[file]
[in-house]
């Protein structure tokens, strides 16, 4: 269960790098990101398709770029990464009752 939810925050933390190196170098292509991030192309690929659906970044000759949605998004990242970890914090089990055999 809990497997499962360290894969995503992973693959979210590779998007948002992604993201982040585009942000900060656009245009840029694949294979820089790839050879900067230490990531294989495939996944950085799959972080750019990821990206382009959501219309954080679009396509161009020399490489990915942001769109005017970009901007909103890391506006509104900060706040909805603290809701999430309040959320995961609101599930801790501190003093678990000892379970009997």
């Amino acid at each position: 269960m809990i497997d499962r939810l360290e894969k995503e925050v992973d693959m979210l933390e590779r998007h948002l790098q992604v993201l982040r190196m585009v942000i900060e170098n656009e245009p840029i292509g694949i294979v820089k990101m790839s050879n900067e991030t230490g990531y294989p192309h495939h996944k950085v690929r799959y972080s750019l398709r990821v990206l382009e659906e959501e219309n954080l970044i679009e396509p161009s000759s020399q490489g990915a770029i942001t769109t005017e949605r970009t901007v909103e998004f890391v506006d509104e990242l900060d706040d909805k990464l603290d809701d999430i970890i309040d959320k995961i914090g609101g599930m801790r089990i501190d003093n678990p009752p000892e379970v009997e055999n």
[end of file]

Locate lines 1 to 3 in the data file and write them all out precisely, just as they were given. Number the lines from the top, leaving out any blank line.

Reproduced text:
[in-house]
């Protein structure tokens, strides 16, 4: 269960790098990101398709770029990464009752 939810925050933390190196170098292509991030192309690929659906970044000759949605998004990242970890914090089990055999 809990497997499962360290894969995503992973693959979210590779998007948002992604993201982040585009942000900060656009245009840029694949294979820089790839050879900067230490990531294989495939996944950085799959972080750019990821990206382009959501219309954080679009396509161009020399490489990915942001769109005017970009901007909103890391506006509104900060706040909805603290809701999430309040959320995961609101599930801790501190003093678990000892379970009997």
């Amino acid at each position: 269960m809990i497997d499962r939810l360290e894969k995503e925050v992973d693959m979210l933390e590779r998007h948002l790098q992604v993201l982040r190196m585009v942000i900060e170098n656009e245009p840029i292509g694949i294979v820089k990101m790839s050879n900067e991030t230490g990531y294989p192309h495939h996944k950085v690929r799959y972080s750019l398709r990821v990206l382009e659906e959501e219309n954080l970044i679009e396509p161009s000759s020399q490489g990915a770029i942001t769109t005017e949605r970009t901007v909103e998004f890391v506006d509104e990242l900060d706040d909805k990464l603290d809701d999430i970890i309040d959320k995961i914090g609101g599930m801790r089990i501190d003093n678990p009752p000892e379970v009997e055999n």